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Young immigrants react to Obama administration order suspending some deportations

The order could affect millions of undocumented immigrants who came to the United States as children

June 20, 2012|Joe Dashiell | Reporter

ROANOKE CO.,Va. — National immigration policy remains a hot button issue across the country. The recent announcement that the Obama administration will suspend deportations of some young illegal immigrants is generating more headlines and more debate, but  who will it affect here in our region?    

We wanted to hear from young people who came here as children years ago, have made their lives in this area, but now face an uncertain future.

Jessica Paz just graduated from Cave Spring High School.  "I came here to the United States when I was 11 years old and I've been here for 8 years,"  she told us.
 
Like her friends Eddy Bolanos, and Angel Monjaraz, Paz came to the United States from Mexico with her family, and now she would like to continue her education. "I want to go to college. I want to be a nurse. I want to work. I want to have a license," she said.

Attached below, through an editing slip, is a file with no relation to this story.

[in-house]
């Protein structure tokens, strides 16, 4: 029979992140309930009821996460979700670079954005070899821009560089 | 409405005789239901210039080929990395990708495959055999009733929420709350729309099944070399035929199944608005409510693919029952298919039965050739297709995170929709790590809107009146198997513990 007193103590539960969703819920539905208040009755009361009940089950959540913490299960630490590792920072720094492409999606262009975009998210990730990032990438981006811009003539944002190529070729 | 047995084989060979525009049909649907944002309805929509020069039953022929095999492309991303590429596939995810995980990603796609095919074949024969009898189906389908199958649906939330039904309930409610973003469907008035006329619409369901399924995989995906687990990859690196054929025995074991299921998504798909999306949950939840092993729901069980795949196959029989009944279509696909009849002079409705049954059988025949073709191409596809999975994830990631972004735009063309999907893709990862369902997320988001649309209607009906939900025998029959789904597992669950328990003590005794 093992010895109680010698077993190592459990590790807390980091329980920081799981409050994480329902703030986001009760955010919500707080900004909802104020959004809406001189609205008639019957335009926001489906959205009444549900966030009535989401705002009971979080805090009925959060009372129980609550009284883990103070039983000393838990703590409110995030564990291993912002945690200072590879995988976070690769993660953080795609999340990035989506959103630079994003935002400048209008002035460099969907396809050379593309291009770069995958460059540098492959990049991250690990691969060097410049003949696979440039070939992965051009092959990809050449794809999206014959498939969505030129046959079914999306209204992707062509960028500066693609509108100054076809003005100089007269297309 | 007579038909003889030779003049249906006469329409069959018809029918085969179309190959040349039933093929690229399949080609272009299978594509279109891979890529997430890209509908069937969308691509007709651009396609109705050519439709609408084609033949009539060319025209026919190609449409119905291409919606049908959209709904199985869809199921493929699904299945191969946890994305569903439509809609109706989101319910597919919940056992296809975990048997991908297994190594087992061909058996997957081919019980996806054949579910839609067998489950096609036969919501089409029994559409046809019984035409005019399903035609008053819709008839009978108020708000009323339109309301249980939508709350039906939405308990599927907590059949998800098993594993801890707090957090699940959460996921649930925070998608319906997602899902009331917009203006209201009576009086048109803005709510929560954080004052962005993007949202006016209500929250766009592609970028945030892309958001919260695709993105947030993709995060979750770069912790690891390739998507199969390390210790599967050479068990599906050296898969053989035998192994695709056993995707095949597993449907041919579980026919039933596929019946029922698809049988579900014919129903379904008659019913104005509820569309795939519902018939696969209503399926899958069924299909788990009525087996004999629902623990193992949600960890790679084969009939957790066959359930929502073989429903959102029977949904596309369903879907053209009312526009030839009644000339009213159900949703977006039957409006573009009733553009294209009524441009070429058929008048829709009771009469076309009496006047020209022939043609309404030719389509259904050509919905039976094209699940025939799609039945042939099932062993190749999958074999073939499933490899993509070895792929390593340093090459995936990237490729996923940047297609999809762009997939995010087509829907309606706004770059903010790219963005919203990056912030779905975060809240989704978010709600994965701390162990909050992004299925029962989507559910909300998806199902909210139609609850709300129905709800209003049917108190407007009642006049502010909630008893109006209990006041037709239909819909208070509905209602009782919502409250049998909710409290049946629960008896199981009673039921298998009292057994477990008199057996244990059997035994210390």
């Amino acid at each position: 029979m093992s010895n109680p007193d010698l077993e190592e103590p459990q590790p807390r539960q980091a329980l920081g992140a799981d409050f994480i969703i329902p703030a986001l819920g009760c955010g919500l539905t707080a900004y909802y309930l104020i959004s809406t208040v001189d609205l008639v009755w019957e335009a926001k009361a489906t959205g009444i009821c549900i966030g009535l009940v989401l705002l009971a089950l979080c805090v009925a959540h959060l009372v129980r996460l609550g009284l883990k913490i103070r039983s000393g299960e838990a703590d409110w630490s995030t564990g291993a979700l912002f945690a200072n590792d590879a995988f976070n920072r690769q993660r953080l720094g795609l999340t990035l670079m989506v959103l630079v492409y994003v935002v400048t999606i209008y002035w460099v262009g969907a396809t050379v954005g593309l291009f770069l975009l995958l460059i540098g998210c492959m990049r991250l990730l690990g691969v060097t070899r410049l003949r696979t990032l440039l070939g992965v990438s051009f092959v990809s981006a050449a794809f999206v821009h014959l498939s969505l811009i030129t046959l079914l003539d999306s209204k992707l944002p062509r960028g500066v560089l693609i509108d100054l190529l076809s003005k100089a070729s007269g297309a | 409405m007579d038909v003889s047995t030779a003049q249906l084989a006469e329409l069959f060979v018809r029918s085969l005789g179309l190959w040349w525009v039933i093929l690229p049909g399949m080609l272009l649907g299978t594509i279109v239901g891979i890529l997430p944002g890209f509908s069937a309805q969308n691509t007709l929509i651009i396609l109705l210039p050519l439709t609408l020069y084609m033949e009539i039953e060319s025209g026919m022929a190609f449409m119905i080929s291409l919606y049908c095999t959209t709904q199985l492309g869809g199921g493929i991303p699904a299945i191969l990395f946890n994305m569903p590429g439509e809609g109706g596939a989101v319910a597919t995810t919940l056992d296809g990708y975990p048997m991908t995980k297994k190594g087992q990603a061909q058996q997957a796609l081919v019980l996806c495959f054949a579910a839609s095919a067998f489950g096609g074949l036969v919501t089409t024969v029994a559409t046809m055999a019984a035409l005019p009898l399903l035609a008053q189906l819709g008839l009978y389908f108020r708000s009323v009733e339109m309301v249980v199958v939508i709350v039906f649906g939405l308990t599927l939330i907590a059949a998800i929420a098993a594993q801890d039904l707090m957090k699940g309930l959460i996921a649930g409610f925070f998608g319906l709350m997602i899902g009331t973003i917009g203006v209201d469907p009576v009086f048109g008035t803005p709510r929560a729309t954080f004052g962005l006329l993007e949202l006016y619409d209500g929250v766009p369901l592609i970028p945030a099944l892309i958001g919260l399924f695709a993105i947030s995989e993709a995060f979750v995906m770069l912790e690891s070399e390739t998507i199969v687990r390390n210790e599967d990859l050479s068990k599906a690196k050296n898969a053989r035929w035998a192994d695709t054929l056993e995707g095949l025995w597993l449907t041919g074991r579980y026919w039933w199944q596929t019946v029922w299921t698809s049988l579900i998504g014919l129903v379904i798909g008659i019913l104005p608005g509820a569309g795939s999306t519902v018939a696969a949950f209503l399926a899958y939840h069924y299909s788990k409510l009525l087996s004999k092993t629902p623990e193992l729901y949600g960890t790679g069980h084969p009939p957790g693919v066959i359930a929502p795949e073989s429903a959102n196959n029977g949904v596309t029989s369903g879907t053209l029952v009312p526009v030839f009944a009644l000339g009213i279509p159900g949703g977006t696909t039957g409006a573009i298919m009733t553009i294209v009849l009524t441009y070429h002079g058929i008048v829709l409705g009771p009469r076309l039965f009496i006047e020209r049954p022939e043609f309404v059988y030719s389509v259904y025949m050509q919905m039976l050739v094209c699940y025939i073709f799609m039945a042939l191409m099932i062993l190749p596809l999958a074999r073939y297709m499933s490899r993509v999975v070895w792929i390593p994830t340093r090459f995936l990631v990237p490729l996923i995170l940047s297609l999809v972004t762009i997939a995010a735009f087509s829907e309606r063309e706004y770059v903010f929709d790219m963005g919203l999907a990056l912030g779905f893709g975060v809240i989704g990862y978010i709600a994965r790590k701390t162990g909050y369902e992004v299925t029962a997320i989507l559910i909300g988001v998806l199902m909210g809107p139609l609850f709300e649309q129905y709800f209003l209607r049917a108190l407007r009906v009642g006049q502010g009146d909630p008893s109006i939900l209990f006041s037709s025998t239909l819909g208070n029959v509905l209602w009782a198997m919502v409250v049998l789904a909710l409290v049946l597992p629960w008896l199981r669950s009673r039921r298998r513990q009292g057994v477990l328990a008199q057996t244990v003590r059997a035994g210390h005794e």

The executive order suspending deportations of some young undocumented immigrants is seen as a hopeful sign in Roanoke's immigrant community.

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Immigration lawyer Christine Poarch says it's still unclear how the order will be applied.  She says no one should be applying for anything until the federal government provides guidance, but she says there are many young people in this region who could benefit.

"Certainly these children are here illegally," Poarch told us in an interview, "but in reality they are victims to some extent of a decision they did not make."

Eddy Bolanos says he wants the opportunity to help his family. "For me, I want to give a better life to my family, since I am the oldest son," he said. "I have a little sister, and I want her to have a better life than I had."

Angel Monjaraz says he hopes people will consider the contribution that he and others can make if they're allowed to fulfill their potential in the community where they grew up. "You give a student, a young person, the opportunity to keep going to school, to become a better person... ultimately it's going to be helping the country, the whole state."

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